A shot of our boy's face and torso.


I also want to give you an update on my progesterone. It is, indeed, a suppository (fun, fun!), and the pharmacist tells me that unlike the progesterone shot (which consists of sesame oil and synthetic progesterone), this is made from natural progesterone found in plants and supposedly just like what our bodies produce. So far, I've had no reaction to it. Yeah!

This week, my dad is visiting from out of state, so I won't be blogging much. But check back this weekend, because I'm sure to have some great photos to share!


May 23, 2008


Miss A. loves to dress up in costumes!           Enjoying some sunny weather.


The serious business of keeping cool.

She LOVES the sunglasses!


Enjoying some cooler temps.                   Pouting as Grandpa gardens.


Planting sunflower seeds with Grandpa.


May 25, 2008

Well, last night I had hives again. They started on my thighs, and began spreading to my arms and feet. My hubby convinced me I'd better take some Benadryl, and this did eventually make them go away.

I'm going to continue taking the progesterone, and see what happens tonight. It would seem pretty coincidental (though not impossible) for me to have this same reaction to something other than the progesterone - even though this type of progesterone is different (natural vs. synthetic). Yet if I'm allergic to this progesterone, am I allergic to the progesterone already in my body? (Sounds weird, I know. But apparently it does happen.) And if that's the case, my natural levels must be low, since I've never had an obvious reaction before. Therefore, does that indicate I do, indeed, have low levels of progesterone? If that's the case, then this is almost certainly the underlying cause of Anastasia's prematurity...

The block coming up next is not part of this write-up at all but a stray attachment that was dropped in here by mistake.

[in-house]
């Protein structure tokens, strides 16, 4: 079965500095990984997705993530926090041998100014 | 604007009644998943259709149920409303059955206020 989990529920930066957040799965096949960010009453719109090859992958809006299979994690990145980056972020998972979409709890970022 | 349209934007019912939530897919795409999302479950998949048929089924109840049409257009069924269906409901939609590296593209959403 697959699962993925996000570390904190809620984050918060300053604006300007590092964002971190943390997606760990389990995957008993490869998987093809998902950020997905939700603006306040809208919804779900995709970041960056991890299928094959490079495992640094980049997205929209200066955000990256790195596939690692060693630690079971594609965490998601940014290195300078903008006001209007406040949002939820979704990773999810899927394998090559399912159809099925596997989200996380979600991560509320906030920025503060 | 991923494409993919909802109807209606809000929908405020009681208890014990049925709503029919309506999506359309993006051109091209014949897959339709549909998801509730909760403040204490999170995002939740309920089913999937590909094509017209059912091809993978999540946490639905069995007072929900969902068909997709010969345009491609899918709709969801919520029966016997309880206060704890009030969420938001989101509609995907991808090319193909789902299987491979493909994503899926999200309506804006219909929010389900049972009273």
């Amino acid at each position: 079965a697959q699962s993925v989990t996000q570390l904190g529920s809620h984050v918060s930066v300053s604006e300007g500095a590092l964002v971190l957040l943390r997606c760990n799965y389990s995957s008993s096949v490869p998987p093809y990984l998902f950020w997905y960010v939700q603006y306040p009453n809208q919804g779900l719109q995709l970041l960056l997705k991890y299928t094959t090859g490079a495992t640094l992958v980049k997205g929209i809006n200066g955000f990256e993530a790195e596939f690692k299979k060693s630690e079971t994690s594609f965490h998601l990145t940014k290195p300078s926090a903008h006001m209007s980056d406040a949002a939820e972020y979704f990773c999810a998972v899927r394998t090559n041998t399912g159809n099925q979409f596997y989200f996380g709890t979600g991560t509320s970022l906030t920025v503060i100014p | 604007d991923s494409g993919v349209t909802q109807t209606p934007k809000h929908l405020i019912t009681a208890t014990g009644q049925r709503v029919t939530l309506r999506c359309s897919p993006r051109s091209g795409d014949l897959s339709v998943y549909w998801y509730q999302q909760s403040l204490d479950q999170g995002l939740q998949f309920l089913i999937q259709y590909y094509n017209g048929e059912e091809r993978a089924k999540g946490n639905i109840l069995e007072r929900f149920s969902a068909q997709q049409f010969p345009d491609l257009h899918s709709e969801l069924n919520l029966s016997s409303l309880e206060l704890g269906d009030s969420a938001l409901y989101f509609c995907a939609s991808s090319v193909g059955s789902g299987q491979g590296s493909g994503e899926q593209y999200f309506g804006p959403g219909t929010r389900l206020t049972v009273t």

Anastasia is still recovering from her grandpa's visit. He let her walk everywhere - including in stores where I'd normally put her in the cart just because I can't keep my eye on her otherwise. She even walked through two antiques stores. She had difficulty in the first one, because one of the first things she saw was a wooden rocking horse, blocks, and some dolls, all on the floor. She couldn't understand why she couldn't play with them. But elsewhere, she did beautifully. She shows such restraint for her age!

She also showed great enthusiasm for anything Grandpa gave her, including a framed nursery rhyme print and an older wooden turtle stool. "Oh, thank you, Gran'pa!  Thank you!" she exclaimed. All day she said, "Gran'pa brought this just for me!" She also had a grand time showing grandpa every pair of shoes she owns.

My mom-in-law recently mentioned that Miss A. could help mommy with the new baby, and Anastasia seems to have taken this to heart. When we visited her friend Mr. E. this week, she spent some time trying to take care of his baby sister, who was fussy from teething. Anastasia tried to give her a bottle, patted her back, took her face in her hands and talked to her, and other miscellaneous things which were adorable, but not really appreciated by the baby :)

Miss A.'s also entered a new stage of verbalization. Now, all day long, we hear "Whatcha doin' with my hat, Mommy?" (or the sponge, or the trash, or whatever else I might be holding). She's also constantly asking "Why?" Not the more interesting whys (like "Why is the sky blue and the grass green?"), but responses to things we say. (For example, Me: "It's bed time, Anastasia." Miss A: "Why???")


May 26, 2008